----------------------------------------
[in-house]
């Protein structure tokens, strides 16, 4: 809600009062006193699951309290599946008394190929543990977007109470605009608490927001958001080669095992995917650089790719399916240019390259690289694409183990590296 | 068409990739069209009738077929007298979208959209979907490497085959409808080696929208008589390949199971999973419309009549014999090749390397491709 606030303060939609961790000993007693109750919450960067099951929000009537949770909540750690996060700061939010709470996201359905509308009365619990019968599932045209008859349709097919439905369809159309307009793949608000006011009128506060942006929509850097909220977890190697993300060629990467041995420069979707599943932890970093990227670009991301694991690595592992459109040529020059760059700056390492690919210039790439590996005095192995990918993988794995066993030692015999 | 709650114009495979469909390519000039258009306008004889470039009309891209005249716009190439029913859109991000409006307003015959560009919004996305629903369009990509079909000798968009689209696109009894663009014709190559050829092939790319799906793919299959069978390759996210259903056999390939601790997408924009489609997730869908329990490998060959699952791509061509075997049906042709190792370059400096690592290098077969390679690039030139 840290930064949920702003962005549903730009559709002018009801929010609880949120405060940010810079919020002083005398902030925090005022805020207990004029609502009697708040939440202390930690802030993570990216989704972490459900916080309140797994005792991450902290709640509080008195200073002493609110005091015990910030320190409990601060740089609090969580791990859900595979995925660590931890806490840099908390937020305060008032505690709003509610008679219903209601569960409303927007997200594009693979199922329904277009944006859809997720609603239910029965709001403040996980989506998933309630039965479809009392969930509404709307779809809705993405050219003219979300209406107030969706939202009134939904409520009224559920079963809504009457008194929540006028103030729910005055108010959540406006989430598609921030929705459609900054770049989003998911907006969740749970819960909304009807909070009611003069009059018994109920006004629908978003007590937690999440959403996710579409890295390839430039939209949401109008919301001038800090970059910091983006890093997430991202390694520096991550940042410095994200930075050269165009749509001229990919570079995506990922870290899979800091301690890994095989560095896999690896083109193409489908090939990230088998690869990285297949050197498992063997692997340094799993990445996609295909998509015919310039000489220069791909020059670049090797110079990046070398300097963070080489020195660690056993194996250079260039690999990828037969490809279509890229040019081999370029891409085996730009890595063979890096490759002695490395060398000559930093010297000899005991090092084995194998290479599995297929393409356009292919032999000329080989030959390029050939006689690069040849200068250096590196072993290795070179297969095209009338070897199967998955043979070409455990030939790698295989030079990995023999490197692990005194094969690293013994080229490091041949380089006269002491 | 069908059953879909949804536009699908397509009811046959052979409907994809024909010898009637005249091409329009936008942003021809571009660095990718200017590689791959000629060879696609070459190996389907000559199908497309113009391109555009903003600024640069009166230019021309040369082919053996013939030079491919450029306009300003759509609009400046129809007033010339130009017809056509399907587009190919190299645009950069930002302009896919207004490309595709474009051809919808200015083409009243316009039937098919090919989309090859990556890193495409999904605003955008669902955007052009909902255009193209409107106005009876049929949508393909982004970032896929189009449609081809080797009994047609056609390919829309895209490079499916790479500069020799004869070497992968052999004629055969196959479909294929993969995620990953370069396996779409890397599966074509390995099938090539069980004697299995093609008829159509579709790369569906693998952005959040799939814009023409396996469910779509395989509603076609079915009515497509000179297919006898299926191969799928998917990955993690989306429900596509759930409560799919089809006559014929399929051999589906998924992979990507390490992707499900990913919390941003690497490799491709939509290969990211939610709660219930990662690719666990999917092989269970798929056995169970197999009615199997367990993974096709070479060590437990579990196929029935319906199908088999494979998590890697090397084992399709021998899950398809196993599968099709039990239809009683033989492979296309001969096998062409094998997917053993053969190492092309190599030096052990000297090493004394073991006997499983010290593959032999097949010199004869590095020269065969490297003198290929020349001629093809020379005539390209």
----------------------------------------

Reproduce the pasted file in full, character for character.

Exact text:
[in-house]
């Protein structure tokens, strides 16, 4: 809600009062006193699951309290599946008394190929543990977007109470605009608490927001958001080669095992995917650089790719399916240019390259690289694409183990590296 | 068409990739069209009738077929007298979208959209979907490497085959409808080696929208008589390949199971999973419309009549014999090749390397491709 606030303060939609961790000993007693109750919450960067099951929000009537949770909540750690996060700061939010709470996201359905509308009365619990019968599932045209008859349709097919439905369809159309307009793949608000006011009128506060942006929509850097909220977890190697993300060629990467041995420069979707599943932890970093990227670009991301694991690595592992459109040529020059760059700056390492690919210039790439590996005095192995990918993988794995066993030692015999 | 709650114009495979469909390519000039258009306008004889470039009309891209005249716009190439029913859109991000409006307003015959560009919004996305629903369009990509079909000798968009689209696109009894663009014709190559050829092939790319799906793919299959069978390759996210259903056999390939601790997408924009489609997730869908329990490998060959699952791509061509075997049906042709190792370059400096690592290098077969390679690039030139 840290930064949920702003962005549903730009559709002018009801929010609880949120405060940010810079919020002083005398902030925090005022805020207990004029609502009697708040939440202390930690802030993570990216989704972490459900916080309140797994005792991450902290709640509080008195200073002493609110005091015990910030320190409990601060740089609090969580791990859900595979995925660590931890806490840099908390937020305060008032505690709003509610008679219903209601569960409303927007997200594009693979199922329904277009944006859809997720609603239910029965709001403040996980989506998933309630039965479809009392969930509404709307779809809705993405050219003219979300209406107030969706939202009134939904409520009224559920079963809504009457008194929540006028103030729910005055108010959540406006989430598609921030929705459609900054770049989003998911907006969740749970819960909304009807909070009611003069009059018994109920006004629908978003007590937690999440959403996710579409890295390839430039939209949401109008919301001038800090970059910091983006890093997430991202390694520096991550940042410095994200930075050269165009749509001229990919570079995506990922870290899979800091301690890994095989560095896999690896083109193409489908090939990230088998690869990285297949050197498992063997692997340094799993990445996609295909998509015919310039000489220069791909020059670049090797110079990046070398300097963070080489020195660690056993194996250079260039690999990828037969490809279509890229040019081999370029891409085996730009890595063979890096490759002695490395060398000559930093010297000899005991090092084995194998290479599995297929393409356009292919032999000329080989030959390029050939006689690069040849200068250096590196072993290795070179297969095209009338070897199967998955043979070409455990030939790698295989030079990995023999490197692990005194094969690293013994080229490091041949380089006269002491 | 069908059953879909949804536009699908397509009811046959052979409907994809024909010898009637005249091409329009936008942003021809571009660095990718200017590689791959000629060879696609070459190996389907000559199908497309113009391109555009903003600024640069009166230019021309040369082919053996013939030079491919450029306009300003759509609009400046129809007033010339130009017809056509399907587009190919190299645009950069930002302009896919207004490309595709474009051809919808200015083409009243316009039937098919090919989309090859990556890193495409999904605003955008669902955007052009909902255009193209409107106005009876049929949508393909982004970032896929189009449609081809080797009994047609056609390919829309895209490079499916790479500069020799004869070497992968052999004629055969196959479909294929993969995620990953370069396996779409890397599966074509390995099938090539069980004697299995093609008829159509579709790369569906693998952005959040799939814009023409396996469910779509395989509603076609079915009515497509000179297919006898299926191969799928998917990955993690989306429900596509759930409560799919089809006559014929399929051999589906998924992979990507390490992707499900990913919390941003690497490799491709939509290969990211939610709660219930990662690719666990999917092989269970798929056995169970197999009615199997367990993974096709070479060590437990579990196929029935319906199908088999494979998590890697090397084992399709021998899950398809196993599968099709039990239809009683033989492979296309001969096998062409094998997917053993053969190492092309190599030096052990000297090493004394073991006997499983010290593959032999097949010199004869590095020269065969490297003198290929020349001629093809020379005539390209």